I think most of us accept – embrace even – branding, that branch of marketing concerned with differentiating goods and services in the market place. But how prepared are we to extend the logic of branding to actual human beings?
Writing a professional development workshop a couple of weeks ago on the subject of 'branding and online marketing for artists' got me thinking about this issue.
Mostly I was faced with my own discomfort. While I admire the inventive way that the mega famous engage with their own 'brand' (crossing over to a place where they talk about themselves in the third person – Hi Taylor! Sorry you had to kill Taylor – or creating a multitude of personas like Beyonce aka Fierce just to manage the internal stressors and/or respond creatively to dealing with their own image dominating global popular culture) what does any of this have to do with those of us more ordinary? I'm talking about regular creative peeps, those still doing their own shopping and most of their own chores.
But with my tween headed to 'VidCon' conference this weekend where teenagers will be signing up for sessions with the titles along the lines of 'Building Your Brand: Growing Your Audience' moderated by those in their early twenties I realise those reared in the age of social media consider this kind of thinking old hat, even obstructive.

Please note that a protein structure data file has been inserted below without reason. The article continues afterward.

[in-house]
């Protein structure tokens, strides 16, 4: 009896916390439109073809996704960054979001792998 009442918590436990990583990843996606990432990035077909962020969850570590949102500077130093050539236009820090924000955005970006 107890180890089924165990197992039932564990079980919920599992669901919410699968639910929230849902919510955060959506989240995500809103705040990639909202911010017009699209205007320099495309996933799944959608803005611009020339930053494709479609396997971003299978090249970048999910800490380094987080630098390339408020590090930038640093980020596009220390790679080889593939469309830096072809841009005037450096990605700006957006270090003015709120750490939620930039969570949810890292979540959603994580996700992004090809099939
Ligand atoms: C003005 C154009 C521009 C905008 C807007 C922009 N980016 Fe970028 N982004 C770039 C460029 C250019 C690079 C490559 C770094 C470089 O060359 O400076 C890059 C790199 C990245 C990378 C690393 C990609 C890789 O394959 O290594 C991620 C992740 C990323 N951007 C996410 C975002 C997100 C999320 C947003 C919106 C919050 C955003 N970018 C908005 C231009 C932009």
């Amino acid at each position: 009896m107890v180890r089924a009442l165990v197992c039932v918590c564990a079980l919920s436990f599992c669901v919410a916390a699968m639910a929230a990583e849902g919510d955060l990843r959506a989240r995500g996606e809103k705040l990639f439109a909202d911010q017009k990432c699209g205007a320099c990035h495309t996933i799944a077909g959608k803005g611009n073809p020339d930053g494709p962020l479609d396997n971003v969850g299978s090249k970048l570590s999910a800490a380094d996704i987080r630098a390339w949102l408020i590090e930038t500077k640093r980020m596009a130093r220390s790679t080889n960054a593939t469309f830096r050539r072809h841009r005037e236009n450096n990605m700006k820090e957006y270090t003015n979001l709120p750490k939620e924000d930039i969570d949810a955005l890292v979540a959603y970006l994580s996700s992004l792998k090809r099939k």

What is the promise? What is the opportunity? Manage your online and social media presence well and you will get noticed. With a bit of patience and hunger you can monetize that attention. No study required.
Sure, it's designed to do your nut in. Capitalism as it intersects with online culture is a confusing landscape, to be sure. Community and competition are difficult to distinguish. Same goes for authenticity and a carefully crafted self presentation. Freedom and enslavement, ditto.
A digital detox is out of the question – social media is a garden that needs constant tending – but if things go pear shaped by all means get some fresh air. I find a podcast can get me over a hump. Just don't leave it too long, ok?